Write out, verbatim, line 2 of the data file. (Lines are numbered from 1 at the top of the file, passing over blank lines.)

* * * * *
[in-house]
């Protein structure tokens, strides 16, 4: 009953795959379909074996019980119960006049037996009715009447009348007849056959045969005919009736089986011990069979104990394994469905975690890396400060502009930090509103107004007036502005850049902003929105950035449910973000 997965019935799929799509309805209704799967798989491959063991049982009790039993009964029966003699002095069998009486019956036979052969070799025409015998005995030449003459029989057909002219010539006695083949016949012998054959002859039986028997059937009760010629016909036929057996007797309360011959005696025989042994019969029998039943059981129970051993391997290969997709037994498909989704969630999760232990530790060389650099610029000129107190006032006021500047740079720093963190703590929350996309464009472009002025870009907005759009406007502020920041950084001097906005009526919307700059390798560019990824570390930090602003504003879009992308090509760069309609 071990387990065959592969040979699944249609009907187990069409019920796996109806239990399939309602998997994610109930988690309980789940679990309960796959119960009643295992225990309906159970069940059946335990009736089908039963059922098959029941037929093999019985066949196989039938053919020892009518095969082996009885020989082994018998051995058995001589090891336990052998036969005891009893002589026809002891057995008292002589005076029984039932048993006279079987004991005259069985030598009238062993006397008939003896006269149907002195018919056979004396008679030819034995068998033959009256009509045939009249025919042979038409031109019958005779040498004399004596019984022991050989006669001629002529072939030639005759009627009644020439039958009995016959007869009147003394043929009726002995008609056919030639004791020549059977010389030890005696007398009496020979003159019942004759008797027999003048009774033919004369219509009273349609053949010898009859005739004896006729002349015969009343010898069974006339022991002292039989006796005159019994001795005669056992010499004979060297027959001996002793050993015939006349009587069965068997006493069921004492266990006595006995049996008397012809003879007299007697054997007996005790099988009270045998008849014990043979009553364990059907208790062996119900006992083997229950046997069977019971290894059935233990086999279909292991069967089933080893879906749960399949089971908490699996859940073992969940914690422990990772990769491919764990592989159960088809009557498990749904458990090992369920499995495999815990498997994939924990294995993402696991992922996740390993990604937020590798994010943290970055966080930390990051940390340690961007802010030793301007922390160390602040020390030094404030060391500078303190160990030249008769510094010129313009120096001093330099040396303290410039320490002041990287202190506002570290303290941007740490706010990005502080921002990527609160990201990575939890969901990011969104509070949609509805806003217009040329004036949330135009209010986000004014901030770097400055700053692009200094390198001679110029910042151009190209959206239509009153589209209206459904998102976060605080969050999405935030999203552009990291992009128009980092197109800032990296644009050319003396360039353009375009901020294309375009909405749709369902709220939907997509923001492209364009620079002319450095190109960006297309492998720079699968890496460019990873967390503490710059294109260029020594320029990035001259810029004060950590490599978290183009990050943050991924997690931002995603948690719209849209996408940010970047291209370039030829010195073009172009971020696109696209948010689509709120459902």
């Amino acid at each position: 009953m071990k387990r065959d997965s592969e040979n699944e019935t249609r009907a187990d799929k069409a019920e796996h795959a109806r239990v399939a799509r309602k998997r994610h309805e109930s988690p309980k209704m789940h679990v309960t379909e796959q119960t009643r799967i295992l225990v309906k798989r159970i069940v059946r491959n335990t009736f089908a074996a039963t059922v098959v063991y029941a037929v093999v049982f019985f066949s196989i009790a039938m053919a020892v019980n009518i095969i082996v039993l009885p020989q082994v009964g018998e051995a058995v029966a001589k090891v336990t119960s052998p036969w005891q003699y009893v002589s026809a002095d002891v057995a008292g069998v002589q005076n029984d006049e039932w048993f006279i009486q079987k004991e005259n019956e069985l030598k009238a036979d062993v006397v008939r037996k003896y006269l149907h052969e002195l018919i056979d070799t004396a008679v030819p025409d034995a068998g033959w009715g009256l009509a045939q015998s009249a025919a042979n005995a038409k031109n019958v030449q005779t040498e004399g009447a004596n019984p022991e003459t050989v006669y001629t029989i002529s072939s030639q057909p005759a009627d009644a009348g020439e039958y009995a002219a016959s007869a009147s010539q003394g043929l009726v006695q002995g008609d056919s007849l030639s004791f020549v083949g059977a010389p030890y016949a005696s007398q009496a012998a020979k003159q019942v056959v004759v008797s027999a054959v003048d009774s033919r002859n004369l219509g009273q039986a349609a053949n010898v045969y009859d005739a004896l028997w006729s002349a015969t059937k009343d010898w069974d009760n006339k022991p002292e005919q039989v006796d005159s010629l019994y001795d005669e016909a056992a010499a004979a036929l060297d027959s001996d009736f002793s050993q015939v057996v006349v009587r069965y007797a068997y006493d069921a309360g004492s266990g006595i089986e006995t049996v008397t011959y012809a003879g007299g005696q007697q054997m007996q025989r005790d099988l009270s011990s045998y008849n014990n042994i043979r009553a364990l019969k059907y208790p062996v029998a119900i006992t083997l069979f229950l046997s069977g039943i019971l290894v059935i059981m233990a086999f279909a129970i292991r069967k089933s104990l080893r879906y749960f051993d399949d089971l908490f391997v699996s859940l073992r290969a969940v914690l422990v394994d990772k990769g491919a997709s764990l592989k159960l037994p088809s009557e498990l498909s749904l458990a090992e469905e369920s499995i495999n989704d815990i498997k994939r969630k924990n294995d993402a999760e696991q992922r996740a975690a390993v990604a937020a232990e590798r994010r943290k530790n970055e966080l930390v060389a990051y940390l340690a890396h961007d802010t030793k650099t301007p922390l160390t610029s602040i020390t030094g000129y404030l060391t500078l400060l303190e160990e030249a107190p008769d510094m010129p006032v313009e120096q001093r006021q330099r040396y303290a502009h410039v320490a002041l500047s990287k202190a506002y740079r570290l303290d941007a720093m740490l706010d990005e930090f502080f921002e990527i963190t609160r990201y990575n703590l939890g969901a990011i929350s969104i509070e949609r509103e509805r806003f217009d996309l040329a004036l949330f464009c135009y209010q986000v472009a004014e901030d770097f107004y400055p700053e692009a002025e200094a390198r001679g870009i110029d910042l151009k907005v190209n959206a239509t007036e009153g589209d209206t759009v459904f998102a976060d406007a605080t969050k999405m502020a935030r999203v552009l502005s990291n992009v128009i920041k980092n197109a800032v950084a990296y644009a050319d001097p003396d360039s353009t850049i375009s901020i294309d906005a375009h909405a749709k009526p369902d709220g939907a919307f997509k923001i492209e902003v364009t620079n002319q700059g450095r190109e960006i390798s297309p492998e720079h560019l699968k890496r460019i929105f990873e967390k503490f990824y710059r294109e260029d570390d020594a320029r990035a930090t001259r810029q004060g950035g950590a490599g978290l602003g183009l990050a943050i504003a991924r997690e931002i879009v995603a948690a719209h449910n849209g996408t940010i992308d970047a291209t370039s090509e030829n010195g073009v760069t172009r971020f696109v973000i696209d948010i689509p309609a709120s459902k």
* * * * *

């Protein structure tokens, strides 16, 4: 009953795959379909074996019980119960006049037996009715009447009348007849056959045969005919009736089986011990069979104990394994469905975690890396400060502009930090509103107004007036502005850049902003929105950035449910973000 997965019935799929799509309805209704799967798989491959063991049982009790039993009964029966003699002095069998009486019956036979052969070799025409015998005995030449003459029989057909002219010539006695083949016949012998054959002859039986028997059937009760010629016909036929057996007797309360011959005696025989042994019969029998039943059981129970051993391997290969997709037994498909989704969630999760232990530790060389650099610029000129107190006032006021500047740079720093963190703590929350996309464009472009002025870009907005759009406007502020920041950084001097906005009526919307700059390798560019990824570390930090602003504003879009992308090509760069309609 071990387990065959592969040979699944249609009907187990069409019920796996109806239990399939309602998997994610109930988690309980789940679990309960796959119960009643295992225990309906159970069940059946335990009736089908039963059922098959029941037929093999019985066949196989039938053919020892009518095969082996009885020989082994018998051995058995001589090891336990052998036969005891009893002589026809002891057995008292002589005076029984039932048993006279079987004991005259069985030598009238062993006397008939003896006269149907002195018919056979004396008679030819034995068998033959009256009509045939009249025919042979038409031109019958005779040498004399004596019984022991050989006669001629002529072939030639005759009627009644020439039958009995016959007869009147003394043929009726002995008609056919030639004791020549059977010389030890005696007398009496020979003159019942004759008797027999003048009774033919004369219509009273349609053949010898009859005739004896006729002349015969009343010898069974006339022991002292039989006796005159019994001795005669056992010499004979060297027959001996002793050993015939006349009587069965068997006493069921004492266990006595006995049996008397012809003879007299007697054997007996005790099988009270045998008849014990043979009553364990059907208790062996119900006992083997229950046997069977019971290894059935233990086999279909292991069967089933080893879906749960399949089971908490699996859940073992969940914690422990990772990769491919764990592989159960088809009557498990749904458990090992369920499995495999815990498997994939924990294995993402696991992922996740390993990604937020590798994010943290970055966080930390990051940390340690961007802010030793301007922390160390602040020390030094404030060391500078303190160990030249008769510094010129313009120096001093330099040396303290410039320490002041990287202190506002570290303290941007740490706010990005502080921002990527609160990201990575939890969901990011969104509070949609509805806003217009040329004036949330135009209010986000004014901030770097400055700053692009200094390198001679110029910042151009190209959206239509009153589209209206459904998102976060605080969050999405935030999203552009990291992009128009980092197109800032990296644009050319003396360039353009375009901020294309375009909405749709369902709220939907997509923001492209364009620079002319450095190109960006297309492998720079699968890496460019990873967390503490710059294109260029020594320029990035001259810029004060950590490599978290183009990050943050991924997690931002995603948690719209849209996408940010970047291209370039030829010195073009172009971020696109696209948010689509709120459902």